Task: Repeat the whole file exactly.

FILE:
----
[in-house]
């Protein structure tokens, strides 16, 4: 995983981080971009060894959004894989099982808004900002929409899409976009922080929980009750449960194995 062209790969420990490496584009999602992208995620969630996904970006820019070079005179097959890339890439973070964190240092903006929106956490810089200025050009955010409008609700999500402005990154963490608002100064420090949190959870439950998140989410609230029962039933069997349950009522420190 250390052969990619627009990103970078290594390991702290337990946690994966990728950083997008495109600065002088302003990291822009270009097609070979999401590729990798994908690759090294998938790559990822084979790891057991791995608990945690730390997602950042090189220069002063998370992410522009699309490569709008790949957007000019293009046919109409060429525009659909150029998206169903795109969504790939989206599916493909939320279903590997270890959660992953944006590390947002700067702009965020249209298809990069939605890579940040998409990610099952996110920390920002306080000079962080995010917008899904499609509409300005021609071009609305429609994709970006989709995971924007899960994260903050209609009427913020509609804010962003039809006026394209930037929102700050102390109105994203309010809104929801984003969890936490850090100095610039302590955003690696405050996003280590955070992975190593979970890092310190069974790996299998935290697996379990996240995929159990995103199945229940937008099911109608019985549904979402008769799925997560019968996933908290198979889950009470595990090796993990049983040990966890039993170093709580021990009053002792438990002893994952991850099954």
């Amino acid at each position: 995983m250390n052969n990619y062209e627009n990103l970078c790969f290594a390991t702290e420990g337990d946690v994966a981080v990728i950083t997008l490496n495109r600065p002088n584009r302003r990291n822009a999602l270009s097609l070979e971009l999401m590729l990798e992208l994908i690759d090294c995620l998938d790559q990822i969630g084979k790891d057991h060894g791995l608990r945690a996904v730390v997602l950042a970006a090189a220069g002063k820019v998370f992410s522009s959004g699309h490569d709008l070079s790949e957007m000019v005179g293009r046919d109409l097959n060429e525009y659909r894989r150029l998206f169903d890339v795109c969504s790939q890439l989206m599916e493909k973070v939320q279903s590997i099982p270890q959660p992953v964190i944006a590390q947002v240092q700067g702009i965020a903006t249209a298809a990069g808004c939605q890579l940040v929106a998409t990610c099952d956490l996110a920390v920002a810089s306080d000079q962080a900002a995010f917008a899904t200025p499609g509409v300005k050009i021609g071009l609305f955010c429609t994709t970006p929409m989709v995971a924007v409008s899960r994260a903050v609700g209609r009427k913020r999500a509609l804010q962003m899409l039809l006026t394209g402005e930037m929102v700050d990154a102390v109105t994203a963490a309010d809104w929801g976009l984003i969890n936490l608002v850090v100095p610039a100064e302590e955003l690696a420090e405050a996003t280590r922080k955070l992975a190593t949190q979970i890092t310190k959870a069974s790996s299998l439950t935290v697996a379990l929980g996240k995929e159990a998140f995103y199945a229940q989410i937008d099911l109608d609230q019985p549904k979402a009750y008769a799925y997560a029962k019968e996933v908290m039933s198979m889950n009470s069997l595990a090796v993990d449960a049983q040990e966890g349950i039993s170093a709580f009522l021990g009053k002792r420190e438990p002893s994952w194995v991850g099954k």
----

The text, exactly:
[in-house]
């Protein structure tokens, strides 16, 4: 995983981080971009060894959004894989099982808004900002929409899409976009922080929980009750449960194995 062209790969420990490496584009999602992208995620969630996904970006820019070079005179097959890339890439973070964190240092903006929106956490810089200025050009955010409008609700999500402005990154963490608002100064420090949190959870439950998140989410609230029962039933069997349950009522420190 250390052969990619627009990103970078290594390991702290337990946690994966990728950083997008495109600065002088302003990291822009270009097609070979999401590729990798994908690759090294998938790559990822084979790891057991791995608990945690730390997602950042090189220069002063998370992410522009699309490569709008790949957007000019293009046919109409060429525009659909150029998206169903795109969504790939989206599916493909939320279903590997270890959660992953944006590390947002700067702009965020249209298809990069939605890579940040998409990610099952996110920390920002306080000079962080995010917008899904499609509409300005021609071009609305429609994709970006989709995971924007899960994260903050209609009427913020509609804010962003039809006026394209930037929102700050102390109105994203309010809104929801984003969890936490850090100095610039302590955003690696405050996003280590955070992975190593979970890092310190069974790996299998935290697996379990996240995929159990995103199945229940937008099911109608019985549904979402008769799925997560019968996933908290198979889950009470595990090796993990049983040990966890039993170093709580021990009053002792438990002893994952991850099954």
């Amino acid at each position: 995983m250390n052969n990619y062209e627009n990103l970078c790969f290594a390991t702290e420990g337990d946690v994966a981080v990728i950083t997008l490496n495109r600065p002088n584009r302003r990291n822009a999602l270009s097609l070979e971009l999401m590729l990798e992208l994908i690759d090294c995620l998938d790559q990822i969630g084979k790891d057991h060894g791995l608990r945690a996904v730390v997602l950042a970006a090189a220069g002063k820019v998370f992410s522009s959004g699309h490569d709008l070079s790949e957007m000019v005179g293009r046919d109409l097959n060429e525009y659909r894989r150029l998206f169903d890339v795109c969504s790939q890439l989206m599916e493909k973070v939320q279903s590997i099982p270890q959660p992953v964190i944006a590390q947002v240092q700067g702009i965020a903006t249209a298809a990069g808004c939605q890579l940040v929106a998409t990610c099952d956490l996110a920390v920002a810089s306080d000079q962080a900002a995010f917008a899904t200025p499609g509409v300005k050009i021609g071009l609305f955010c429609t994709t970006p929409m989709v995971a924007v409008s899960r994260a903050v609700g209609r009427k913020r999500a509609l804010q962003m899409l039809l006026t394209g402005e930037m929102v700050d990154a102390v109105t994203a963490a309010d809104w929801g976009l984003i969890n936490l608002v850090v100095p610039a100064e302590e955003l690696a420090e405050a996003t280590r922080k955070l992975a190593t949190q979970i890092t310190k959870a069974s790996s299998l439950t935290v697996a379990l929980g996240k995929e159990a998140f995103y199945a229940q989410i937008d099911l109608d609230q019985p549904k979402a009750y008769a799925y997560a029962k019968e996933v908290m039933s198979m889950n009470s069997l595990a090796v993990d449960a049983q040990e966890g349950i039993s170093a709580f009522l021990g009053k002792r420190e438990p002893s994952w194995v991850g099954k």